Sonar festival, Various venues, Barcelona, Spain

By Martin Longley
Friday 19 July 2013 21:45

The Spanish take their laptops very seriously. The 11th annual Sonar festival of electronic music has aural art at its core, but it is also concerned with multimedia developments that unite video, film, lectures, seminars, exhibitions, software demonstrations and even what amounts to a lowly record fair.

Sonar By Night takes place in a massive industrial hangar on the outskirts of town. Here, Ryuichi Sakamoto was reunited with his old Yellow Magic Orchestra partners, Haruomi Hosono and Yukihiro Takahashi, as the one-off project Human Audio Sponge. Eighties nostalgia was rejected by the trio who, actively aware of current electro developments, spread their array of keyboards and laptops along an illuminated table. On the other stages, So Solid Crew were jumping with manic intensity, and Tim Wright played extreme techno.

Sonar By Day is a relaxed affair, based around the courtyard of Centre de Cultura Contemporania. One of the best open-air performances was given by Madrid's La Excepcion, an enthusiastic rap posse who feature a flamenco-style cajon, or slapped wooden box, percussion.

The final evening climaxed with Argentinian singer-songwriter Juana Molina, who strummed acoustic guitar and breathed soft couplets, accompanied by a fizzing mixture of electric guitar and synths. Max Tundra introduced humour, with chirpy, accelerated house and silly, sometimes irritating, vocals.

A sudden downpour ended To Rococo Rot's hopes of performing, but the Astroturf dried up for Four Tet's set, with Kieran Hebden in an almost crowd-pleasing mood as he romped along the borders of house and drum'n'bass.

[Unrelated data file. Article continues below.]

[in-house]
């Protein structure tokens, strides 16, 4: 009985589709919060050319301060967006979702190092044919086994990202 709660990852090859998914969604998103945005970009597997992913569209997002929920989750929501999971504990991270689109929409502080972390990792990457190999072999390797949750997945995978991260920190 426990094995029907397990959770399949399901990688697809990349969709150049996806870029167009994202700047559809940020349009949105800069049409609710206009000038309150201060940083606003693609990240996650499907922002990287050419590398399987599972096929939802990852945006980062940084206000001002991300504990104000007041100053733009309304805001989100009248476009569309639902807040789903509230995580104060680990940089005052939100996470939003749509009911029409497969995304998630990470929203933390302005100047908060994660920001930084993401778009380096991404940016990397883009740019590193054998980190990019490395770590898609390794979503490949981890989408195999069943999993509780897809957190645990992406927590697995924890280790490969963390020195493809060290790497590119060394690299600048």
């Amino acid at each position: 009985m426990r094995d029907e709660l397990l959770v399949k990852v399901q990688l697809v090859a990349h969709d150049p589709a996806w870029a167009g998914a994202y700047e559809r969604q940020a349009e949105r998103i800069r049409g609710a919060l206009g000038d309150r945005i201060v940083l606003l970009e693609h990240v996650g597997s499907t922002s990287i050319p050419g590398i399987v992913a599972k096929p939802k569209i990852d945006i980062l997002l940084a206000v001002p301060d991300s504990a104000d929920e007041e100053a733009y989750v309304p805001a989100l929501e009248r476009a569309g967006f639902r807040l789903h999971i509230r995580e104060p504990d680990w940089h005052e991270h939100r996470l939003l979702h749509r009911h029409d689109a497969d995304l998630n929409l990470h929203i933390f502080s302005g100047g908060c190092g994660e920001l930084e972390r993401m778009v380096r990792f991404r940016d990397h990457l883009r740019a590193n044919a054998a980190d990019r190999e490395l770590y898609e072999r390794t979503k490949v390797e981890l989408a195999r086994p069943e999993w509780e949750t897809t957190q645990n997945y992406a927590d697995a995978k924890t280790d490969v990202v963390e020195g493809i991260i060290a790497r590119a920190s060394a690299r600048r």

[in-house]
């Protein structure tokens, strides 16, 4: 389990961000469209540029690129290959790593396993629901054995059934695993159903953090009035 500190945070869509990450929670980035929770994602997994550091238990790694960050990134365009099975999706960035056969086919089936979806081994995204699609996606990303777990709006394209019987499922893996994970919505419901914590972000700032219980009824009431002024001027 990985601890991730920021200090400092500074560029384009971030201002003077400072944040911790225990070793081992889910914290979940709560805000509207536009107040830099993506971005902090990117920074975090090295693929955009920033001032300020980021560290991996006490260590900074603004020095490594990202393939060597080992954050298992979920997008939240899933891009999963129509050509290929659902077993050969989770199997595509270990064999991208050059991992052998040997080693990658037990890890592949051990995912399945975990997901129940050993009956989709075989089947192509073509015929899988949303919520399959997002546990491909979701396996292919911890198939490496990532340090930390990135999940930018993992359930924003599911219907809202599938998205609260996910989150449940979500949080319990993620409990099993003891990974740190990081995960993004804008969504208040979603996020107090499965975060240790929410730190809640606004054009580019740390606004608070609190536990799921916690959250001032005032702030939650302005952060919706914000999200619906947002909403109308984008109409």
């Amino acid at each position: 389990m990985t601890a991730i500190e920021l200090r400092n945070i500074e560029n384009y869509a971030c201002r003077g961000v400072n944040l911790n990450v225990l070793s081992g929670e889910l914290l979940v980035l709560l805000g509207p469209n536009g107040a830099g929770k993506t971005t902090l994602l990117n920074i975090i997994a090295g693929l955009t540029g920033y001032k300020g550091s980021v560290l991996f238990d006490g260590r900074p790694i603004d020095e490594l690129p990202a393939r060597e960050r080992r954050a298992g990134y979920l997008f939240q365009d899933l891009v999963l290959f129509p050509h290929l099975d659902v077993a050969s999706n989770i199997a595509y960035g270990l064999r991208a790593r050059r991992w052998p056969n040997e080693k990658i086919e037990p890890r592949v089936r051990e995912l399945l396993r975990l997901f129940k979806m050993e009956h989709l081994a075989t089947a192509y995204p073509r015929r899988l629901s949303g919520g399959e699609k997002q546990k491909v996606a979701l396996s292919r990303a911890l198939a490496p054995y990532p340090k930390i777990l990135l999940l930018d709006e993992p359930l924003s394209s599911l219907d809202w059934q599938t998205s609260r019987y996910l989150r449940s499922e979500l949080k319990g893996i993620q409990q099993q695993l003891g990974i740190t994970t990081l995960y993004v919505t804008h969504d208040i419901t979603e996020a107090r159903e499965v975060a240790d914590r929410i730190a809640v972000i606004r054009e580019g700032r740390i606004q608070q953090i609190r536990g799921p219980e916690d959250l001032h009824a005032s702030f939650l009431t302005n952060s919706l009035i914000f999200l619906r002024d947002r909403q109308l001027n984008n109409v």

Even though laptops and turntables are the essence of Sonar, three days of watching artists staring at their sickly glows can lack a certain entertainment factor. The big concert at L'Auditori was in sharp contrast, with the gigantic Orquestra Simfonica de Barcelona accompanied by Ryuichi Sakamoto, Pan Sonic and Fennesz, collectively billed as sound-hacking interventionists.

This was an unusual evening in that it revolved around an established repertoire (Dvorak, Prokofiev, Bach), with an improvised solo response from the electronically inclined guests. The prevalent tone was too respectful, though consistently interesting. The best piece was Pan Sonic's own Vaihtovirta, which utilised orchestral forces in the pursuit of sympathetic plates of sound. The Finnish duo had the confidence and vision to bend the Simfonica to their own ambitious desires.

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